If you’ve watched a loved one struggle with chronic pain, you know how devastating it can be. Unfortunately, what begins as a need for potent and effective pain relief can sometimes lead to medication abuse. Research shows that 21-29% of patients prescribed opiates for chronic pain misuse them, with 8-10% developing an opioid use disorder. The misuse of prescription opiates has fueled the opioid epidemic. In 2019, roughly 9.7 million people reported misusing prescription pain relievers in the past year. More than 130 people die every day after overdosing on opioids in the United States.
Given these startling statistics, it’s no surprise that many are searching for safer ways to manage their pain. Whether they want to avoid the risks associated with conventional medications or feel they’ve exhausted other options, more and more people are turning to cannabidiol (CBD) for pain.
So, what exactly is CBD? Does it really relieve pain? What does science say? Let’s look at some CBD facts and examine the evidence around using CBD for pain.
What is CBD?
CBD is a compound (known as a phytocannabinoid) derived from cannabis or hemp plants. Unlike the more widely known euphoric phytocannabinoid THC, CBD on its own does not have psychoactive effects, meaning it doesn’t get you high. It does, however, appear to offer several health benefits, including pain relief.
How does CBD work to relieve pain?
Scientists still haven’t fully identified how CBD relieves pain, but they know it interacts with our endocannabinoid, inflammatory, and nociceptive (pain-sensing) systems. You see, our bodies produce endocannabinoids—molecules similar to cannabinoids—that interact with receptors in our endocannabinoid system. The receptors bind to our body’s endocannabinoids and the phytocannabinoids in the CBD from cannabis/hemp to regulate various bodily functions such as pain, perception, and mood.
What does science say about CBD oil to treat pain?
There is abundant anecdotal evidence from people who’ve managed their pain by using CBD. And the scientific research on cannabis extracts and CBD for pain relief is also promising. Studies suggest CBD can safely and effectively relieve varying kinds of pain, including:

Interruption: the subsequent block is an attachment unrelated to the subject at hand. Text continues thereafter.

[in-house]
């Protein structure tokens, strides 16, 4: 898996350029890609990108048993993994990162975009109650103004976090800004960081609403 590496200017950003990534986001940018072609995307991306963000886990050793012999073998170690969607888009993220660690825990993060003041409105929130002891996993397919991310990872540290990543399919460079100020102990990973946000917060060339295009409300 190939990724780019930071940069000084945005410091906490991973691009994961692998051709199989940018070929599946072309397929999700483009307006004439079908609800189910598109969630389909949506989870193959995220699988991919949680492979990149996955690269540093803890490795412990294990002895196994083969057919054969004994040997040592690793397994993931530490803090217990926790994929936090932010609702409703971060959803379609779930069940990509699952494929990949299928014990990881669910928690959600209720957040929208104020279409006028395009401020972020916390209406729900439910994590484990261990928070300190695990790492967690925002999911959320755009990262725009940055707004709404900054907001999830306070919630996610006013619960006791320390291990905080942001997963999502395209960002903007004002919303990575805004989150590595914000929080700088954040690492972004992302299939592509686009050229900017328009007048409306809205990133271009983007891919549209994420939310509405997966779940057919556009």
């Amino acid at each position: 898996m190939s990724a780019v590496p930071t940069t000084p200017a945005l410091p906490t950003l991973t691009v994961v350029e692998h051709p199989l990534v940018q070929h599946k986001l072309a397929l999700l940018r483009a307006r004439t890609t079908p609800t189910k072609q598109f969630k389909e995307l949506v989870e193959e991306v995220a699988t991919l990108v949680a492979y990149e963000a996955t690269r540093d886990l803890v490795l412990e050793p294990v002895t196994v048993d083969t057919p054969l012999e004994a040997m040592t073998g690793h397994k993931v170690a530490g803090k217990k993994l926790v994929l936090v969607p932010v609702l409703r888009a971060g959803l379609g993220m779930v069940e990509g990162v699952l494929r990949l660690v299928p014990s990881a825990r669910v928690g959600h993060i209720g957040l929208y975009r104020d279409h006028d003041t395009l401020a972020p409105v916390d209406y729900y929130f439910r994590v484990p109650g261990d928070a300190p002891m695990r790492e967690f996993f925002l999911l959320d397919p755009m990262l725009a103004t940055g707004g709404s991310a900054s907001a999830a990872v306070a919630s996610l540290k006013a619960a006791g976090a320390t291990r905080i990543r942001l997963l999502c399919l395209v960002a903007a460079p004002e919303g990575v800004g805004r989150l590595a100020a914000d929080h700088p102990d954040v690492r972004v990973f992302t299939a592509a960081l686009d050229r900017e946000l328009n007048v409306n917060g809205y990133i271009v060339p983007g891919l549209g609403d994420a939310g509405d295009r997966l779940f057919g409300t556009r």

Neuropathic pain can be difficult to treat and can significantly impair one’s quality of life. A four-week, randomized clinical trial found topically delivered CBD (250 mg/3 ounces cream) resulted in a statistically significant reduction in intense pain, sharp pain, and cold and itchy sensations in the CBD group compared to placebo.
Topical CBD can also relieve both acute and chronic back pain. A literature review found that applying a cream containing hemp-derived CBD provided notable pain relief for the patients described in the case series.
Temporomandibular disorder (TMD)
TMD is the second most common form of musculoskeletal pain, right after lower back pain. Roughly 1/3rd of the US population has at least one TMD symptom. A randomized trial of 60 patients with TMD found that a topical CBD ointment (7.3% concentration) applied twice per day to the masseter muscles for 14 days resulted in a significant reduction in pain and measurable relaxation in the masseters, compared to a placebo ointment.
In a randomized, placebo-controlled, parallel-group trial, 58 patients with rheumatoid arthritis self-administered a combination of CBD and THC for five weeks. This combination significantly reduced pain during movement and at rest compared to placebo. The cannabis-based medicine group did not report any withdrawals or adverse events.
A 2010 multicenter, double-blind, randomized, placebo-controlled, parallel-group study with 177 subjects investigated one extract containing equal parts CBD and THC, one with THC-only, and placebo, for efficacy, safety, and tolerability in patients with cancer-related pain. The results showed that the extract containing CBD and THC improved pain scores by 30% in more than half of that group, whereas the THC-only group had no significant improvements over the placebo group.
Should CBD be used for pain?
Overall, CBD appears to be very safe and well-tolerated. But with so many CBD products on the market, it may be difficult to judge the purity of a product or know what dosage is appropriate for you.
If using a topical CBD product for pain, look for one that provides at least 250 mg CBD per 3 ounces of cream/gel/lotion. Apply at least twice daily for several weeks to determine if it is helping. Talk to your healthcare partner before taking high doses of oral CBD (more than 100 mg per day), especially if you take medications such as clobazam and eslicarbazepine.
The cannabis plant is a bio-remediator. Anything in the soil it grows in gets absorbed into the plant (including pesticides to heavy metals). For this reason, I suggest seeking out companies that produce CBD using organic practices to avoid potential exposure to toxins.
Natural alternatives for pain relief
I am encouraged by the ever-growing interest in researching natural alternatives, like CBD, to address the complex and challenging problem of pain relief. Whether you suffer from a chronic condition and have exhausted conventional treatment options or simply want a natural remedy for occasional aches and pains, topical CBD in particular shows promise as a safe, effective, and natural pain reliever.
This wS very informative. I took class for Healthcare providers by you.